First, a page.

November 8, 2011 at 1:00 am, by Toni Tipton Martin
It is Day 3 of a quick get-away to New Orleans and I am hopping over heaving sidewalks and the mammoth roots of heritage oaks as I jog toward the urban oasis known as Audubon Park in Uptown when up ahead, of all things, I encounter The Help.
Now, instead of the calming anticipation of an escape from the Texas heat and draught, I’m a little grumpy thinking instead about the movie the New York Times described as a “big, ole slab of honey-glazed hokum.”
The problem is this: Though slightly distorted by the mist of a steamy humid morning, I can see a narrow black woman in uniform as she emerges from a dilapidated Chevy. She waves goodbye to the elder lady behind the steering wheel, makes her way up the cobblestone walk and knocks on the door of an opulent southern mansion. As I jog by, I extend morning greetings to them both and realize that while I have been straining to hear the voices of accomplished Louisiana cooks over the loud and unrelenting gaggle surrounding the record-breaking book and film, real women of color are still reporting to work in the homes of wealthy families in these “post racial” times.
That reality is one of the truths about the complex relationship between American domestic workers and their employers flooding my recent thoughts with the unrestrained fervor of floodwaters from Lake Pontchartrain. And I am not the only one thinking this stuff.
An internet title search of Kathryn Stockett’s exploration of domestic race relations revealed a diverse range of opinions, several fascinating character studies, an open letter to fans posted by the Association of Black Women Historians and a thoughtful review by Audrey Petty in the Southern Foodways Alliance newsletter that compares The Help to a historically accurate text published at the same time, by Rebecca Sharpless entitled, Cooking in Other Women’s Kitchens, Domestic Workers in the South, 1865-1960.
But, it was the broad sweep of reactions I observed at a University of Texas roundtable comprised of Austin students, community members and scholars who gathered to answer the question “What Are We Going to Do About the Help?” that galvanized my resolve to stop fretting about this tiresome fiction and do something productive: Focus on giving life to the unnamed women who really did do America’s cooking in The Jemima Code – The book.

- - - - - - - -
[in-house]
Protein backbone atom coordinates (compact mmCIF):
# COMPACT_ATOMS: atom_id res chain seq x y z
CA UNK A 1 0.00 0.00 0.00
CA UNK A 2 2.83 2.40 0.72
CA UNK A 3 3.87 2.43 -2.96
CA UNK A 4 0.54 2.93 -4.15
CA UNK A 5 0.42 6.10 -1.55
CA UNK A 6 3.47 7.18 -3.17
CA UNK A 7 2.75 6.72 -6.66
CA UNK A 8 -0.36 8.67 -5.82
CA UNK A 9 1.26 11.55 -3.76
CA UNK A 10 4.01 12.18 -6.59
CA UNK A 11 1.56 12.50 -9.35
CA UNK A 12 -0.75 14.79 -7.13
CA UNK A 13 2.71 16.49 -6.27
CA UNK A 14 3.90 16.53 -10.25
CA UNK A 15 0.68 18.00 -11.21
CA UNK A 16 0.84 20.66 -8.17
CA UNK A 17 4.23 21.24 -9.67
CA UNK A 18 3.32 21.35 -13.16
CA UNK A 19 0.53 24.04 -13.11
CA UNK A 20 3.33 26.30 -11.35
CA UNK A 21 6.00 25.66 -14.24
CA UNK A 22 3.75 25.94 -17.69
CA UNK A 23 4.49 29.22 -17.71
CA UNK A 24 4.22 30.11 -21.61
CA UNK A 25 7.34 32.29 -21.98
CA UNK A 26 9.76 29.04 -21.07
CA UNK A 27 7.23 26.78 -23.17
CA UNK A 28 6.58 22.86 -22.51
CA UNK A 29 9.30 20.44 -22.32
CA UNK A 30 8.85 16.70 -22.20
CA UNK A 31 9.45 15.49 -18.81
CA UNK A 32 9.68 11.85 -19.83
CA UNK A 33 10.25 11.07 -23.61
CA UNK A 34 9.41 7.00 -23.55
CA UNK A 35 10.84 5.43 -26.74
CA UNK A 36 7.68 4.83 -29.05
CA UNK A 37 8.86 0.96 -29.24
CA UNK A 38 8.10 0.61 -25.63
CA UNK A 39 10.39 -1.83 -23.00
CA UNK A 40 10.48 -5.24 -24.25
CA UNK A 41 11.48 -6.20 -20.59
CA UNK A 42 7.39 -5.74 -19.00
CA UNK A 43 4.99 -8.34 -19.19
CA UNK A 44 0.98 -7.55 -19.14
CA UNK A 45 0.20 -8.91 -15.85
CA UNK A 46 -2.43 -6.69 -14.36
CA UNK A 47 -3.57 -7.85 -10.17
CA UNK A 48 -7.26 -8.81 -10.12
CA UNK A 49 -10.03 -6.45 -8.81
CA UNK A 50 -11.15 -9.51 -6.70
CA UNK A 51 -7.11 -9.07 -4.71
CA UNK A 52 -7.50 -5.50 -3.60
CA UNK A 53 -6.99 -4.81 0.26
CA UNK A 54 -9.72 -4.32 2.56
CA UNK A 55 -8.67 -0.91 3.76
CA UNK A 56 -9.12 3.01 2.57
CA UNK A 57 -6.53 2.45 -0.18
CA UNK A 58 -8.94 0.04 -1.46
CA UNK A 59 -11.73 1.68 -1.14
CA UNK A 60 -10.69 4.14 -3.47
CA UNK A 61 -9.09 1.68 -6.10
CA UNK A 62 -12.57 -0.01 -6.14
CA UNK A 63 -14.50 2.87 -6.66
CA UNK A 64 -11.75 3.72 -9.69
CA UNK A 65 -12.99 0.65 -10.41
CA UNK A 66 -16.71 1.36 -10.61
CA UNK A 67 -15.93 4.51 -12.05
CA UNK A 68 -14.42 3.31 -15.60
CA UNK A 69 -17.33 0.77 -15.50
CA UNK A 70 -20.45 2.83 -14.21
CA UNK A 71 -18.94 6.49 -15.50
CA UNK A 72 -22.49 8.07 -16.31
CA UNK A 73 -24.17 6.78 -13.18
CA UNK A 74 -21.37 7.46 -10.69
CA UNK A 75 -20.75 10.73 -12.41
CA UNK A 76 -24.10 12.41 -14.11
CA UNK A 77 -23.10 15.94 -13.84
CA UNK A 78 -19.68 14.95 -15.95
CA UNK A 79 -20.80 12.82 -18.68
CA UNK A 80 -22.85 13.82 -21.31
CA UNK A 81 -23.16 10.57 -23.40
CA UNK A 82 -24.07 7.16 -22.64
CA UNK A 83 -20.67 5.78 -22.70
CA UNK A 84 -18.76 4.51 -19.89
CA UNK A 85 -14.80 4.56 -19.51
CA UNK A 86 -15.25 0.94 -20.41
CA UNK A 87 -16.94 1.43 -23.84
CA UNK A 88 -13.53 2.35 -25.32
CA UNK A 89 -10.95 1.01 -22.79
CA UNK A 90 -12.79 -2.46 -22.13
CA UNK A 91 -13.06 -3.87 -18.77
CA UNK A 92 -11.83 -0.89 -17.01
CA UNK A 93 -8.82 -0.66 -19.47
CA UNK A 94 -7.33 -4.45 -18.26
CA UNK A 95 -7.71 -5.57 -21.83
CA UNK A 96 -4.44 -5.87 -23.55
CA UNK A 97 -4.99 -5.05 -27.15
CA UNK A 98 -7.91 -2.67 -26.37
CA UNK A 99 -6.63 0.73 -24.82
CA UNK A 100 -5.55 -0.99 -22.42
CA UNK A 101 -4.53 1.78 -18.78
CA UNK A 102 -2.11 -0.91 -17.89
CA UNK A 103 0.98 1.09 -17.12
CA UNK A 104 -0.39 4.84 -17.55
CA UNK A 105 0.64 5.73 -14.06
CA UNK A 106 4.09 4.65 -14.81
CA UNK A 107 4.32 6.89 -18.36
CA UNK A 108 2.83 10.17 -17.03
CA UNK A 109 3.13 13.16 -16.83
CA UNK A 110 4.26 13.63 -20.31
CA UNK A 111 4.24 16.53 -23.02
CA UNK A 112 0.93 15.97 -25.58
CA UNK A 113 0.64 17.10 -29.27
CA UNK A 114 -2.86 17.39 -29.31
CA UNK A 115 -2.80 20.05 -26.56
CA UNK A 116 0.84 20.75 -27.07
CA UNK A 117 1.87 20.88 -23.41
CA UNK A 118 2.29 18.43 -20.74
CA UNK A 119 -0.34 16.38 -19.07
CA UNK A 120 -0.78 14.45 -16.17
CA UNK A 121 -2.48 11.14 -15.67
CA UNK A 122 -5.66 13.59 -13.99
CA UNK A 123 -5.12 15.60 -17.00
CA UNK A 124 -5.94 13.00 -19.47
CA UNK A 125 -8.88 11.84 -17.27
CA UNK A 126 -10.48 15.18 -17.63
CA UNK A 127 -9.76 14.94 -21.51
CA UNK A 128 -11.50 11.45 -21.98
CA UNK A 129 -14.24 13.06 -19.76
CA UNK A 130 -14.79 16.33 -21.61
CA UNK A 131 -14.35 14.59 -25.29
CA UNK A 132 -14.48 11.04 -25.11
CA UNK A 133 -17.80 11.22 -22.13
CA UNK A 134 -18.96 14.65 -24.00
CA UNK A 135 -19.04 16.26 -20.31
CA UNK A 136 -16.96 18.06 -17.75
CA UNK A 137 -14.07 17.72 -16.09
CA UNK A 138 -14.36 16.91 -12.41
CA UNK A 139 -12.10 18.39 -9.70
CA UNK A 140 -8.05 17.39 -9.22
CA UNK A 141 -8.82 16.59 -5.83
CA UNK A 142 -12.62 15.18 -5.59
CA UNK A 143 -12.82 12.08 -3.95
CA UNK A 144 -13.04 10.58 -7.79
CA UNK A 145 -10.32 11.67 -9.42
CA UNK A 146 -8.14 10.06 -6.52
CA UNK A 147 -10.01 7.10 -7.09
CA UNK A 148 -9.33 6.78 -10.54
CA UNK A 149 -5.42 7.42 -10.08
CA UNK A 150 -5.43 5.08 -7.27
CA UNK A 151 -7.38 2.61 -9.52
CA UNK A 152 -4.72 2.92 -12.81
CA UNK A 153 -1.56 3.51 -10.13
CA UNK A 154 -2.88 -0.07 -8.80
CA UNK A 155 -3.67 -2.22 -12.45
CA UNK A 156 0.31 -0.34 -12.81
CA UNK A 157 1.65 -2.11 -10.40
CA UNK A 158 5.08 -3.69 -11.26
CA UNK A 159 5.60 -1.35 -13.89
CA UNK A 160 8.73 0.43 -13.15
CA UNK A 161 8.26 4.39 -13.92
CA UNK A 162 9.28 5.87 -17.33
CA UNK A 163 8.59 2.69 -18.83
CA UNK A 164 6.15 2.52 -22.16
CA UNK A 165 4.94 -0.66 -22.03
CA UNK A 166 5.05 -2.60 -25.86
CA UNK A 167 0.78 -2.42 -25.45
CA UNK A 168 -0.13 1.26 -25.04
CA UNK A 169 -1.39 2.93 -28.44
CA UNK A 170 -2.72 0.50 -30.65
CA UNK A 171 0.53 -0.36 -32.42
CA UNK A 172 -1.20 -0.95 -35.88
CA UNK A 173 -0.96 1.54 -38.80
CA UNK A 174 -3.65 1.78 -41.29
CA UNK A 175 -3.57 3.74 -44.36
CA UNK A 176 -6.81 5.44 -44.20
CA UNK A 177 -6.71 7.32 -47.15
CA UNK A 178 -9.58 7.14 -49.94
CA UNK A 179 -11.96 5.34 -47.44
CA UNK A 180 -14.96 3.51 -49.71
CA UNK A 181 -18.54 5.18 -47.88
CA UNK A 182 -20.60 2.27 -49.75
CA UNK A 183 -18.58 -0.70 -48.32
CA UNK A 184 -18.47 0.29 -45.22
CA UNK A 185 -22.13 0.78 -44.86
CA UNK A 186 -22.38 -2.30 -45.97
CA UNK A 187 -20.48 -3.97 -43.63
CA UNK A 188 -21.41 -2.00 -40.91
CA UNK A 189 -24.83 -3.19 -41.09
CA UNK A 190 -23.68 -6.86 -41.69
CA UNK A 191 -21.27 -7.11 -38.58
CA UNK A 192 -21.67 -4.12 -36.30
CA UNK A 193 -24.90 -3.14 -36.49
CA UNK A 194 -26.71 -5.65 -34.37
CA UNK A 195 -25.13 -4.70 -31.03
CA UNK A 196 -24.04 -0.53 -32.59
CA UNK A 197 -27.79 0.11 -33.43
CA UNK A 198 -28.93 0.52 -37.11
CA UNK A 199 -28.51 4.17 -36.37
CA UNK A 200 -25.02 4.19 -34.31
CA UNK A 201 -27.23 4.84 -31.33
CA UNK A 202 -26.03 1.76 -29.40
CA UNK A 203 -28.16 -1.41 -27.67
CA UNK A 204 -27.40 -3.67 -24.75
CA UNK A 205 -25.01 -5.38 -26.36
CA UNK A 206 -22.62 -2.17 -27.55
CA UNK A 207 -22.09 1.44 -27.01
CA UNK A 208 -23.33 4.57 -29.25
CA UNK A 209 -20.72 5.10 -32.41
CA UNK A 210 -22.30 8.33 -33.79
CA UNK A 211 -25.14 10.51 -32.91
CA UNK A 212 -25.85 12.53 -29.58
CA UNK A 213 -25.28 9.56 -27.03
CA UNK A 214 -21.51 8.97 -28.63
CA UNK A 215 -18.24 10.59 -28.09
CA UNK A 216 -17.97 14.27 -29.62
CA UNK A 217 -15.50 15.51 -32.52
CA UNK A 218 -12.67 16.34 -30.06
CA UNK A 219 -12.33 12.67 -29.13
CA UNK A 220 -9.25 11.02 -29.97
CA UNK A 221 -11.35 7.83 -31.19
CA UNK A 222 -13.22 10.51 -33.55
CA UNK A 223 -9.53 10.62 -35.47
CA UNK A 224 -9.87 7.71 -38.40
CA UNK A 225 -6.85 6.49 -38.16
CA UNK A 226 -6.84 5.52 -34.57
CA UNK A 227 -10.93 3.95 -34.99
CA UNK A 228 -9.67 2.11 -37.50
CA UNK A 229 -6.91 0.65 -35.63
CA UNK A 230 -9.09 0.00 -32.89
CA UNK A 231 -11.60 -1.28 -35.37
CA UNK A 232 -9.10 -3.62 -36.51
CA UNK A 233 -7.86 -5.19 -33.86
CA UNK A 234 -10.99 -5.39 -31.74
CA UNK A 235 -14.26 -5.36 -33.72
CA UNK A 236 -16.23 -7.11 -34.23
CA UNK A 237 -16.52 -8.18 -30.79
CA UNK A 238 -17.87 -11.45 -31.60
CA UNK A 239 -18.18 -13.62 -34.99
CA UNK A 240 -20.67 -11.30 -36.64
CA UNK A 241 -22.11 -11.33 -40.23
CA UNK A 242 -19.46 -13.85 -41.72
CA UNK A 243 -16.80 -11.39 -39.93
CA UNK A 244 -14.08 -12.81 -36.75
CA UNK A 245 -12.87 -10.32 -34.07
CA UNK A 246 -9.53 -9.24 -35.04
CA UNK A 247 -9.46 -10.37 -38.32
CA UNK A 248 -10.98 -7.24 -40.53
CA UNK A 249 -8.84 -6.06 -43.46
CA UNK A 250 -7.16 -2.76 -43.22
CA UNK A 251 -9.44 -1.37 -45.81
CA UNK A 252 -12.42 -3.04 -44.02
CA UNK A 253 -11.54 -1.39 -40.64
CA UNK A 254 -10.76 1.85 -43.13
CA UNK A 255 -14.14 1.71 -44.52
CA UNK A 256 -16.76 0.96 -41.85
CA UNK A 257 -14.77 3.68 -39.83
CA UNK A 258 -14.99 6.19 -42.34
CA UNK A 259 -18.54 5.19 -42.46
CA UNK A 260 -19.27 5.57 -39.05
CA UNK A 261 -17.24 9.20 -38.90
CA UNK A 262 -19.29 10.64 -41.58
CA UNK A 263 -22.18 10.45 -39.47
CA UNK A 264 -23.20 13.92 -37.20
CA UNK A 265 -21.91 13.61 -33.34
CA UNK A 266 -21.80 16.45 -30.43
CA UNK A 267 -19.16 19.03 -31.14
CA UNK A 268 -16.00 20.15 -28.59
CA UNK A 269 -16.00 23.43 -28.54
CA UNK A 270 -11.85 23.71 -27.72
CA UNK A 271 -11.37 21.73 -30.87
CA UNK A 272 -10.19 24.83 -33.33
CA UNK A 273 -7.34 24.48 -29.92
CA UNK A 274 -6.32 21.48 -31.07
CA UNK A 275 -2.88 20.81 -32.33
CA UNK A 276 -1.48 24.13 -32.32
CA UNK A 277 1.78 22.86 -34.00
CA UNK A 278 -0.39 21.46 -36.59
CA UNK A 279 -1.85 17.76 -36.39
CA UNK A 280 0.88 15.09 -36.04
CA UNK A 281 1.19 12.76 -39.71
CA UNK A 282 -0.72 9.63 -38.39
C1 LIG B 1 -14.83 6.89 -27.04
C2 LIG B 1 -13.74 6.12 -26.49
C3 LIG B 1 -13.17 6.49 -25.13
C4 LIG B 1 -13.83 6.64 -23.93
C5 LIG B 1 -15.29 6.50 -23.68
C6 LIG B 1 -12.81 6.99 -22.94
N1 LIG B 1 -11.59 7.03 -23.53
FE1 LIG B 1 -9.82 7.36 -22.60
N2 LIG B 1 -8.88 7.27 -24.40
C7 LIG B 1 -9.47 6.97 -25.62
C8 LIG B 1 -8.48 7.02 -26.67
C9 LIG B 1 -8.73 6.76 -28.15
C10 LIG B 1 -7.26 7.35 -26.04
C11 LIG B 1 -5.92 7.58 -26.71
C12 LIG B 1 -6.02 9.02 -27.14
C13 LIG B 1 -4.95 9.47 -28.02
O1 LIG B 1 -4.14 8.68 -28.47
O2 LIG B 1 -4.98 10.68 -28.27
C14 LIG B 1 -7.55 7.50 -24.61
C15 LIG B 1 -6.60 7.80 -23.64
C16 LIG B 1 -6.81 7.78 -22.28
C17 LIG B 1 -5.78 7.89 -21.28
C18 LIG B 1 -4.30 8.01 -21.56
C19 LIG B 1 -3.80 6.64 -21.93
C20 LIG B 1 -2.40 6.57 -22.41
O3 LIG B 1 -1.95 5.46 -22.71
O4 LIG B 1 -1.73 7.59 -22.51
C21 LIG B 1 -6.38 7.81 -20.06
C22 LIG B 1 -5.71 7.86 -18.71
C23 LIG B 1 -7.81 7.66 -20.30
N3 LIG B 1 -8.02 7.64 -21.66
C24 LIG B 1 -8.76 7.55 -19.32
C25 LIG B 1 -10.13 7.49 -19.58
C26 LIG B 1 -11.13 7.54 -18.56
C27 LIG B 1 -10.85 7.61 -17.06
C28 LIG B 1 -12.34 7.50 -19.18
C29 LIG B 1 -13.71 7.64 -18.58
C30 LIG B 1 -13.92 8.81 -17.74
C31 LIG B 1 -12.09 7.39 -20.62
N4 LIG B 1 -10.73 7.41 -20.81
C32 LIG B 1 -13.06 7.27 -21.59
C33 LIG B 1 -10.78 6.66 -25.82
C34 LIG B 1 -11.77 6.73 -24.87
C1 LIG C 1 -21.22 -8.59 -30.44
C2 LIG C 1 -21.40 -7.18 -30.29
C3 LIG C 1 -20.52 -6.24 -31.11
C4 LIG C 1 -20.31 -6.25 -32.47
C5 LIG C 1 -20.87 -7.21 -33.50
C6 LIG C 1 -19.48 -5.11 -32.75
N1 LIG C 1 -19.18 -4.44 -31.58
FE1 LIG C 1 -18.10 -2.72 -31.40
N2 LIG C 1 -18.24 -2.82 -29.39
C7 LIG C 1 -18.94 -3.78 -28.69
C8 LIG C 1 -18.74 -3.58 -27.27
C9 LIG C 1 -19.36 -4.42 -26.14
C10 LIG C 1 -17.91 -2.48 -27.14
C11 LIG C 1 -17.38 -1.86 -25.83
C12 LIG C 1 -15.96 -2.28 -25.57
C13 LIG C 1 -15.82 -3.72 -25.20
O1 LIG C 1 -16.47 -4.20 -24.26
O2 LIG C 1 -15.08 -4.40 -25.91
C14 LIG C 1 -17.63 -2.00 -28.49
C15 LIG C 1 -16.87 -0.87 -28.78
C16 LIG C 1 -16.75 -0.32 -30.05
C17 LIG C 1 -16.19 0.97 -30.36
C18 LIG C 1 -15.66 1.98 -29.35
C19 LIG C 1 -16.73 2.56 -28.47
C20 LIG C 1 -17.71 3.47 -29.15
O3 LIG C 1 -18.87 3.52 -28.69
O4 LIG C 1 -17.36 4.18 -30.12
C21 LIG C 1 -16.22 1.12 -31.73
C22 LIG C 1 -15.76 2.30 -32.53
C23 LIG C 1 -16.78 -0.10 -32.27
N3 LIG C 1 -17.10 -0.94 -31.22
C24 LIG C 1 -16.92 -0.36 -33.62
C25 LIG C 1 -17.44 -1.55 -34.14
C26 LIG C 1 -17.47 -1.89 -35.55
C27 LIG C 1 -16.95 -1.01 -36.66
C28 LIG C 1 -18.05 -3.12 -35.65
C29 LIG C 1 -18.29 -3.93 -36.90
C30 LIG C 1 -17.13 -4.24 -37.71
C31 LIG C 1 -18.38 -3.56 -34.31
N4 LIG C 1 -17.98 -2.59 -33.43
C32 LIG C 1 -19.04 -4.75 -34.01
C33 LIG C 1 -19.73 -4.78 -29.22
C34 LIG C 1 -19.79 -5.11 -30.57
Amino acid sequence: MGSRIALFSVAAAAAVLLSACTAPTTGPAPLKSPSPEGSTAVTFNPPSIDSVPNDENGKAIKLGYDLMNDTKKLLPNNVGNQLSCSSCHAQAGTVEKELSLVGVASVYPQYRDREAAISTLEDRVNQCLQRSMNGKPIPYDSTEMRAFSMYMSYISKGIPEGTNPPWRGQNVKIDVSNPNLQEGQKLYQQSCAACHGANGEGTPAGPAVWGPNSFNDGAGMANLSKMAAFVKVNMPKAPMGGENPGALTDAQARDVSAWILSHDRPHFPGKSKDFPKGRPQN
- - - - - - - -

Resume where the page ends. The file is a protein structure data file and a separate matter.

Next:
While African American historians and critics are rightly troubled on numerous levels, white audience members seem surprised and even offended by their furor. Whichever side of the debate you are on, one reality is easy to defend: Aibiliene and Minny have stirred a race and food dialogue that gives Jemima Code cooks the opportunity to tell their own sweet, long-suffering truth not just in academia, but with empassioned Americans, too. Finally. Too bad their book won’t be on shelves in time for the holiday DVD release of the film, which is sure to prolong the negative discourse.
Thankfully, while we await the book, we can learn from Idella Parker.
Although her autobiography does not contain recipes in the traditional sense, Idella’s story accomplishes something unique and wonderful that continues to elude focus groups and institutional reconciliation efforts, scholarly works, well-intentioned cookbooks, and fiction like The Help with its fanciful domestic vibe. Parker draws everyone into the kitchen, inviting them to cook for each other and to persevere through awkward conversations about race when she describes what it was really like to be Marjorie Kinnan Rawlings “Perfect Maid” — a notion the Delany Sisters called, “Having Our Say.”